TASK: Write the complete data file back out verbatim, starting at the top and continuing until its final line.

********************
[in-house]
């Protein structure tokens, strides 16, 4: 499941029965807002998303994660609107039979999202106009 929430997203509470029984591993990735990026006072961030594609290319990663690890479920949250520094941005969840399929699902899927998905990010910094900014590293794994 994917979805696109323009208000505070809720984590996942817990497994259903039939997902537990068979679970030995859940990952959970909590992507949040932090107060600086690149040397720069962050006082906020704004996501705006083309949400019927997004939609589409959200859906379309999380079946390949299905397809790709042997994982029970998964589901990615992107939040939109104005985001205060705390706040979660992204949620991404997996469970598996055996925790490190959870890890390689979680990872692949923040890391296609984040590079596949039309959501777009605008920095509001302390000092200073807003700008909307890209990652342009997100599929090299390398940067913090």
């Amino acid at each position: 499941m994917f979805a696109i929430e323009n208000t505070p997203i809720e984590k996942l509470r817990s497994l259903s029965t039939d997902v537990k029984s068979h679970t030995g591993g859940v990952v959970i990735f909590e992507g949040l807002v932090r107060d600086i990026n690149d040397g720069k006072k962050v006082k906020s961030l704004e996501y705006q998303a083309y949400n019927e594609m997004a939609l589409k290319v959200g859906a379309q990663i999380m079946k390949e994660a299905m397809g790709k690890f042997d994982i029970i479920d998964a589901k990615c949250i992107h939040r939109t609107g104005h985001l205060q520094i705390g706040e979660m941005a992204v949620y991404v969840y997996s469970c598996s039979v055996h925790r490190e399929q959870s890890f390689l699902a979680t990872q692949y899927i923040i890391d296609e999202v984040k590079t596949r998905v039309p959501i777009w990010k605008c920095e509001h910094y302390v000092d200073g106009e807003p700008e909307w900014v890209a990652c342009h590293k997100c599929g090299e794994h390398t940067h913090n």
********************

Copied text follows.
[in-house]
């Protein structure tokens, strides 16, 4: 499941029965807002998303994660609107039979999202106009 929430997203509470029984591993990735990026006072961030594609290319990663690890479920949250520094941005969840399929699902899927998905990010910094900014590293794994 994917979805696109323009208000505070809720984590996942817990497994259903039939997902537990068979679970030995859940990952959970909590992507949040932090107060600086690149040397720069962050006082906020704004996501705006083309949400019927997004939609589409959200859906379309999380079946390949299905397809790709042997994982029970998964589901990615992107939040939109104005985001205060705390706040979660992204949620991404997996469970598996055996925790490190959870890890390689979680990872692949923040890391296609984040590079596949039309959501777009605008920095509001302390000092200073807003700008909307890209990652342009997100599929090299390398940067913090």
């Amino acid at each position: 499941m994917f979805a696109i929430e323009n208000t505070p997203i809720e984590k996942l509470r817990s497994l259903s029965t039939d997902v537990k029984s068979h679970t030995g591993g859940v990952v959970i990735f909590e992507g949040l807002v932090r107060d600086i990026n690149d040397g720069k006072k962050v006082k906020s961030l704004e996501y705006q998303a083309y949400n019927e594609m997004a939609l589409k290319v959200g859906a379309q990663i999380m079946k390949e994660a299905m397809g790709k690890f042997d994982i029970i479920d998964a589901k990615c949250i992107h939040r939109t609107g104005h985001l205060q520094i705390g706040e979660m941005a992204v949620y991404v969840y997996s469970c598996s039979v055996h925790r490190e399929q959870s890890f390689l699902a979680t990872q692949y899927i923040i890391d296609e999202v984040k590079t596949r998905v039309p959501i777009w990010k605008c920095e509001h910094y302390v000092d200073g106009e807003p700008e909307w900014v890209a990652c342009h590293k997100c599929g090299e794994h390398t940067h913090n």